The Fungi kingdom includes mushrooms, yeasts and molds.   They share common characteristics in that  they do not depend on light and photosynthesis to sustain themselves, but they are very common organisms of the domain eukaryote.  They  are saprophytes, meaning  that they secrete enzymes which digest organic matter. This is then absorbed as food, usually liquid.

(Left) Mold can grow rapidly on food that is left unprotected.  This is a bowl of chopped tomatoes. © S Hodges, 2000
(Center) Yeast Culture © 1999 The Centre for Microscopy and Microanalysis
(Right) Mushrooms

The fungal kingdom is particularly resistant to changes in the environment and to harsh environmental conditions.  They can survive dry and hot conditions that would put other eukaryote life-forms, in particular, under a lot of stress.  The secret lies in their method of propagation, known as the spore.   Fungal spores are tiny, usually spherical, capsules.

Fungi occur in all sizes of living organism.  In fact, according to the Guinness Book of Records,  the largest living organism known is a clonal-growth fungus Armillaria astoyae.   It is located in forests of Washington State and inhabits an area of 1500 acres, mostly underground.

Fungi such as molds, can also be microscopic.  Molds are a type of fungus that grows in microscopic filaments that are almost invisible.  They often colonize new places by being carried on the air as microscopic spores. These are tough usually spherical bodies that are resilient to temperature, chemicals and other environmental hazards.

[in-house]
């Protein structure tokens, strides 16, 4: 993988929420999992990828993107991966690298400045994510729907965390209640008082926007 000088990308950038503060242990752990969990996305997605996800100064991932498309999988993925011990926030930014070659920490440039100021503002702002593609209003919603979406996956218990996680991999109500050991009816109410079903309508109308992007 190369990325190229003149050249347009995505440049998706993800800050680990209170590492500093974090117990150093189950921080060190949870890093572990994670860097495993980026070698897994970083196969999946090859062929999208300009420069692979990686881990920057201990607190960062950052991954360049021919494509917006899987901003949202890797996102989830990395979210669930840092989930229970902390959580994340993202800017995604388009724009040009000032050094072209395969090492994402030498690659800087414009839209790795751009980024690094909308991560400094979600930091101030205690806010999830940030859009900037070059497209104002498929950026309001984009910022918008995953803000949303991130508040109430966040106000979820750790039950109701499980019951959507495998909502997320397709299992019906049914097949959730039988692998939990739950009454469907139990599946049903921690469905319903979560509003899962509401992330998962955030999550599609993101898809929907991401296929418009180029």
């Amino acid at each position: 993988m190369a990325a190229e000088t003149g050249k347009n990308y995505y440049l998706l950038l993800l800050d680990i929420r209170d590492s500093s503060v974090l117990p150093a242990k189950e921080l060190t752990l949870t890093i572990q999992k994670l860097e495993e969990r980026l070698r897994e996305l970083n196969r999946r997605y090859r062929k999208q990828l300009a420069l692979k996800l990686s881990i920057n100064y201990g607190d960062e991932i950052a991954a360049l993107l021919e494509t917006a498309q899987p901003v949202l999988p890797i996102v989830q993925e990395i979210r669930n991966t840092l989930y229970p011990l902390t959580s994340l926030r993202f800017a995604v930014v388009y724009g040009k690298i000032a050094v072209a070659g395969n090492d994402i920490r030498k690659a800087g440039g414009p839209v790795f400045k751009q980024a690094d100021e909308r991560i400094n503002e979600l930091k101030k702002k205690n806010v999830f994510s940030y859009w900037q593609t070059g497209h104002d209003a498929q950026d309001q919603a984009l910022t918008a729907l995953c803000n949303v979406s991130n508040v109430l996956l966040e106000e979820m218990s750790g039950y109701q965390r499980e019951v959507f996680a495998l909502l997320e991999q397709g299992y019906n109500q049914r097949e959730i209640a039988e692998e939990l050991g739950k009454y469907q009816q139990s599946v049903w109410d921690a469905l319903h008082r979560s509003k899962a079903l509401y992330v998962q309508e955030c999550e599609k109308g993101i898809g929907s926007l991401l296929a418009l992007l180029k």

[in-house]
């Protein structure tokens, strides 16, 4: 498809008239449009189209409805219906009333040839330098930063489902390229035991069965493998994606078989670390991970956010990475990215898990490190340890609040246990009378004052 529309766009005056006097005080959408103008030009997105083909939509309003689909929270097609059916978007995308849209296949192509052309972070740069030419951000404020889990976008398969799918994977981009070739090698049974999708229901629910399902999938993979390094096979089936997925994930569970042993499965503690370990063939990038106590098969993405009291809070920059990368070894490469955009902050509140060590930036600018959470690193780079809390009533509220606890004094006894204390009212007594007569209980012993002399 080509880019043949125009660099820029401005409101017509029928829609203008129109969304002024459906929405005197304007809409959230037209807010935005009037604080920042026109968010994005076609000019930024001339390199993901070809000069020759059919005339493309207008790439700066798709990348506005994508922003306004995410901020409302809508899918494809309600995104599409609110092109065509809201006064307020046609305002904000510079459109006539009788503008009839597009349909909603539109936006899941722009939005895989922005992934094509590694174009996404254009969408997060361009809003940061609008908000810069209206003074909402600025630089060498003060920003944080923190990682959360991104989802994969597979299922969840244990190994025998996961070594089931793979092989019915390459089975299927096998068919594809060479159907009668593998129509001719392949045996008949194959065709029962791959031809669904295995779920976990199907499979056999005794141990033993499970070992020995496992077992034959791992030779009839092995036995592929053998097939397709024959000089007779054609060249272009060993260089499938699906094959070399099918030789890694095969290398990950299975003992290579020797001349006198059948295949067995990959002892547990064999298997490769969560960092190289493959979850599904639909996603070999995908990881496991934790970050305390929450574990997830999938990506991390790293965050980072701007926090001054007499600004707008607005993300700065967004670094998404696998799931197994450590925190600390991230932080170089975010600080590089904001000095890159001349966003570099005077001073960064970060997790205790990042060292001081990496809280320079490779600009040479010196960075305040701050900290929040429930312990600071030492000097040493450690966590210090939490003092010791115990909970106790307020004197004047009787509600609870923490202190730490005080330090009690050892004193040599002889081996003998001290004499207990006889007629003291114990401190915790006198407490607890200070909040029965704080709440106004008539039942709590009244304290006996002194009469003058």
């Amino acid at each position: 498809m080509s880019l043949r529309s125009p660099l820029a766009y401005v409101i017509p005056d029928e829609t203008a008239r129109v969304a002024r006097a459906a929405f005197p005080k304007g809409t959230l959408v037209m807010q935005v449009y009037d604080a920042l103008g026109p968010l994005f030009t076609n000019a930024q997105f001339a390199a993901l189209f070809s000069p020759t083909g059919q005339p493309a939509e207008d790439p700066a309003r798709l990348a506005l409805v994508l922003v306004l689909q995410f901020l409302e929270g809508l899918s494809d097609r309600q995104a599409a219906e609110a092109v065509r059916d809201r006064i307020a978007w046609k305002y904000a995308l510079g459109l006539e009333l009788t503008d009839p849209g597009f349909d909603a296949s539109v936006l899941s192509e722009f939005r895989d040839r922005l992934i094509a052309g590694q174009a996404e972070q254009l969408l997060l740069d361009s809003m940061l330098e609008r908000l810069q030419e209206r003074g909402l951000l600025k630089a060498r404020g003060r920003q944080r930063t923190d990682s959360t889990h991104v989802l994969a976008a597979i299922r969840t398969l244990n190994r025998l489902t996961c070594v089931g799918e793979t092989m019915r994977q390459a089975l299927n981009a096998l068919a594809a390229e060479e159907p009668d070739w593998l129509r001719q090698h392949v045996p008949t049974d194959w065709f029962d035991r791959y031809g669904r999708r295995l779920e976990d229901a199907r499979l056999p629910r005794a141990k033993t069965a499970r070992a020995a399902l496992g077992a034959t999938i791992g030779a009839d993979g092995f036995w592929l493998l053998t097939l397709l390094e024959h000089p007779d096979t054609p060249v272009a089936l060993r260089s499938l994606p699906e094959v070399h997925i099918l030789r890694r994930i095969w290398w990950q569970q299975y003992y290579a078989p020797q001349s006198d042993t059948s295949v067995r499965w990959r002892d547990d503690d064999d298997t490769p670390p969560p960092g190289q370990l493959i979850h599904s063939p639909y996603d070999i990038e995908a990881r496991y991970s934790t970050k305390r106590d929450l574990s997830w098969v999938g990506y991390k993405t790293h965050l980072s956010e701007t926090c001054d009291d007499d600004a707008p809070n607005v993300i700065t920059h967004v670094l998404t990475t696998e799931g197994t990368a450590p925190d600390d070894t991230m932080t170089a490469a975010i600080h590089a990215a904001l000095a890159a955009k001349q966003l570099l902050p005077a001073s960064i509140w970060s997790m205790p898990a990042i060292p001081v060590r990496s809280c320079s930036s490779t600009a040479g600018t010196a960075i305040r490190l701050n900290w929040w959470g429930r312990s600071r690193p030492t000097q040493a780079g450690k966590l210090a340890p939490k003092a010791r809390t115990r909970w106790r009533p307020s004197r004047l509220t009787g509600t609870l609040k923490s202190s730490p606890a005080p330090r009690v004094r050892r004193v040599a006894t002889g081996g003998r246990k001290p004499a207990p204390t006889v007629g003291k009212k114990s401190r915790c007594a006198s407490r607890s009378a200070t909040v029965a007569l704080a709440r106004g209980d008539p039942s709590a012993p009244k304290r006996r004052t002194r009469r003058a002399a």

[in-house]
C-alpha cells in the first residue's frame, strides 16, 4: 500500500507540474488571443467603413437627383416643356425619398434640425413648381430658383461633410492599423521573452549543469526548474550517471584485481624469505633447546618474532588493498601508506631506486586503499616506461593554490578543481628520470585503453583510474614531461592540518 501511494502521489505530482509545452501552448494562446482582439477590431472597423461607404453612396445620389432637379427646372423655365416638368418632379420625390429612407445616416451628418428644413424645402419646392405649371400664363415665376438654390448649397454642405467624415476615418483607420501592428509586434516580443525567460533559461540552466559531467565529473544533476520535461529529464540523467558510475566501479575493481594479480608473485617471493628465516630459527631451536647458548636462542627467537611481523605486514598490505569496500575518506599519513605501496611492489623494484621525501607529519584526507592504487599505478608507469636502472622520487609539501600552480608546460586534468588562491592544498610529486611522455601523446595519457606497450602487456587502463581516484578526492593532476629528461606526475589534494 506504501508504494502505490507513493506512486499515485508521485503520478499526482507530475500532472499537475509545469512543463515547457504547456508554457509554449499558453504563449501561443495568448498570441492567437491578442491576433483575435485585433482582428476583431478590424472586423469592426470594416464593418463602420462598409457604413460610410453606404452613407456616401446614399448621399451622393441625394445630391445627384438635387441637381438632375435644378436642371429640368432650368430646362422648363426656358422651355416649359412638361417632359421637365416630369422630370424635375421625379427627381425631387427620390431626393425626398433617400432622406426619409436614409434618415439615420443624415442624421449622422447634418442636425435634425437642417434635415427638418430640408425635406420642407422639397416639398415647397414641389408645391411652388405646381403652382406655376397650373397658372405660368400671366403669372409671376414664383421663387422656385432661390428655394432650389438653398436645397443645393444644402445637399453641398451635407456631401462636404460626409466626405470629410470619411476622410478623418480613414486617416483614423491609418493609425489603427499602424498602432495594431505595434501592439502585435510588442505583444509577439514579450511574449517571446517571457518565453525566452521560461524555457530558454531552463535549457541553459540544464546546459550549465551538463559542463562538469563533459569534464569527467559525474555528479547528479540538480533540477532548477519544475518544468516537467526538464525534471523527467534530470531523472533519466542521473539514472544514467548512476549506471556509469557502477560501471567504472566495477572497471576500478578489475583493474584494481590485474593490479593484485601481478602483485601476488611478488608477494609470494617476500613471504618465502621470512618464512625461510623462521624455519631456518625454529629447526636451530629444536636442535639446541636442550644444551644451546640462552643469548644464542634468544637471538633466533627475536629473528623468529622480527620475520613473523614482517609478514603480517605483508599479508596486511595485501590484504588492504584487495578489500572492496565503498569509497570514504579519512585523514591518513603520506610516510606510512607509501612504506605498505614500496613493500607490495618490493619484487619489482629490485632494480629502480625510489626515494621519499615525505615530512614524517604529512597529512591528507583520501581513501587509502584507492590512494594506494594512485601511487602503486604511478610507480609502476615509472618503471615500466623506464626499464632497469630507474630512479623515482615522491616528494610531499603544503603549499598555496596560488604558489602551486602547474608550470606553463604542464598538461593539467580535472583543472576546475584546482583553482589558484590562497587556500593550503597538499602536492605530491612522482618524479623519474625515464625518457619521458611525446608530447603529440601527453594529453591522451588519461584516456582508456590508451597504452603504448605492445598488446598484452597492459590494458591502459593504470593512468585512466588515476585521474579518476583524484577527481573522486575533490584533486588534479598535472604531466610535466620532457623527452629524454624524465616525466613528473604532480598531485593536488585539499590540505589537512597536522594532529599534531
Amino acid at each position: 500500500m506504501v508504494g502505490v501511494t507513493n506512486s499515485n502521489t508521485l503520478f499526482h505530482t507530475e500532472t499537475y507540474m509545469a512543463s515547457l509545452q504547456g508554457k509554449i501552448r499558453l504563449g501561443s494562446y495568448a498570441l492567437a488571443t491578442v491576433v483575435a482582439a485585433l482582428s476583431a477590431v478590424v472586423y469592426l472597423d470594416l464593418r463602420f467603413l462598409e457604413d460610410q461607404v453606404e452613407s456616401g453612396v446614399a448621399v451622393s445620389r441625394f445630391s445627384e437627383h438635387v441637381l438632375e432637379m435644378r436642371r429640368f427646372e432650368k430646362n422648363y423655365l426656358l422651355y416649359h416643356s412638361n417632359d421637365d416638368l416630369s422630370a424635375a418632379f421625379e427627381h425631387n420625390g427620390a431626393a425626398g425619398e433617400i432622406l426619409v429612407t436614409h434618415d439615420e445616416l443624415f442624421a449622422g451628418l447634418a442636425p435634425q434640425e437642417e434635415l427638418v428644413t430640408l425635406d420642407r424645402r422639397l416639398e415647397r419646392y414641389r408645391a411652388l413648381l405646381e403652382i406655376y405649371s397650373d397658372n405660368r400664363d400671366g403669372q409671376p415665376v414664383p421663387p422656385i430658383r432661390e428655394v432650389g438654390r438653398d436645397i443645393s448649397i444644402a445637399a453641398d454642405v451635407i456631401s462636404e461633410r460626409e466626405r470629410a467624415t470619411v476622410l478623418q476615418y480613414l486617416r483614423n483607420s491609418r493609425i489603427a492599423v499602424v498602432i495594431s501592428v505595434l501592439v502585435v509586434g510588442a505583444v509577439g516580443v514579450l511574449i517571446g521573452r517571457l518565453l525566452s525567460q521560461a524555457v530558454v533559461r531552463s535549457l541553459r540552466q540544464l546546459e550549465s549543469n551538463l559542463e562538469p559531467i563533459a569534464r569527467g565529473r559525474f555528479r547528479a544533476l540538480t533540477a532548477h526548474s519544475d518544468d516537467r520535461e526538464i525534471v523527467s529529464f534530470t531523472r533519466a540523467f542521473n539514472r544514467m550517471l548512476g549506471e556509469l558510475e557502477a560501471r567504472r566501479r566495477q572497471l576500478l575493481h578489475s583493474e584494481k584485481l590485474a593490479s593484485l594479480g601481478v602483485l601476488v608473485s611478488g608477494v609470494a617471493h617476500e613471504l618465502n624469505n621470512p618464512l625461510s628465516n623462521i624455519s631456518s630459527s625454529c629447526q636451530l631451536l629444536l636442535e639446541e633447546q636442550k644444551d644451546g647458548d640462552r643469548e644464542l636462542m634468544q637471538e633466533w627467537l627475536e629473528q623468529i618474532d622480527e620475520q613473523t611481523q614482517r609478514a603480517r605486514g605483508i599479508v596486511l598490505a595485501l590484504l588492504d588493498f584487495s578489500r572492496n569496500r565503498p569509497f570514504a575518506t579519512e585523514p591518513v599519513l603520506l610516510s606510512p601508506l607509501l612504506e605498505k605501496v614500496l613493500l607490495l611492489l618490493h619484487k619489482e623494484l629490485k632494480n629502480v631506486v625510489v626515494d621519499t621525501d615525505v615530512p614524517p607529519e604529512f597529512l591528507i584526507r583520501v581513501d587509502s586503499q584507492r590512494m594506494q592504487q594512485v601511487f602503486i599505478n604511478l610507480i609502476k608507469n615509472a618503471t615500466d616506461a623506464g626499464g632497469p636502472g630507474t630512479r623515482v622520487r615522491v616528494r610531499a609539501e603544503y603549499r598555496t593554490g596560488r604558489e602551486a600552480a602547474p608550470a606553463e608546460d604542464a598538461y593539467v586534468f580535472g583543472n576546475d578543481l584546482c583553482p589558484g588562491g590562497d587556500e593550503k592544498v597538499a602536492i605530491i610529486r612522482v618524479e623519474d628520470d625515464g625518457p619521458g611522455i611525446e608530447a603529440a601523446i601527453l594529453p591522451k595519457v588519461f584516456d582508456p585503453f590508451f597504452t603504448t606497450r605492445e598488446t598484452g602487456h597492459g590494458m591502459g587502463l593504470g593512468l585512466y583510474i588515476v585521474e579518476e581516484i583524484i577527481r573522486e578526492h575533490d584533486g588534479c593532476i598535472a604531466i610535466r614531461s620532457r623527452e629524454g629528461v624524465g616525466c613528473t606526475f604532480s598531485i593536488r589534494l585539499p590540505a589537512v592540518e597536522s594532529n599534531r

Molds like to grow in damp places where the airflow is still or only slight.  Outdoors molds will grow on trees, in the ground and on rocks.  They play an important role in recycling dead organic matter and are also foods to other types of organism.

In the home they can attack food, and damp food that is left for any period - in or out of the freezer - will almost certainly collect mold.  The by-products of molds can be poisonous to other organisms.  This is why we are told that eating moldy food is not a good idea.   However, some food products such as cheese are actually produced by the action of mold, but here of course the conditions are very specific and non-toxic.

Yeasts are another form of fungi.  They are a unicellular type that belongs to the phylum Ascomycetes.  They have single nuclei and can reproduce both sexually and asexually.  The latter is by budding or fission, and the former is by spore distribution.  They play an important role in our lives, for they are used in bread-making and impart an attractive flavor to your daily loaf.   They are also the main element in fermentation processes that produce wine and beer.   Both baking and brewing are ancient processes used for thousands of years.  Yeasts are used in the production of medical products and many other food-stuffs.

Fungi and yeasts can also attack the body causing disease.  They cause the skin complaints, "athlete's foot", and "ringworm" as well as certain lung diseases, such as aspergillosis in the case of fungi, and conditions such as "thrush" in the case of yeasts.

Penicillin, the first antibiotic,  was developed from the Penicillium notatum mold by Sir Alexander Fleming.   Although penicillin derivatives are still in use, most antibiotics are now developed from bacterial strains.


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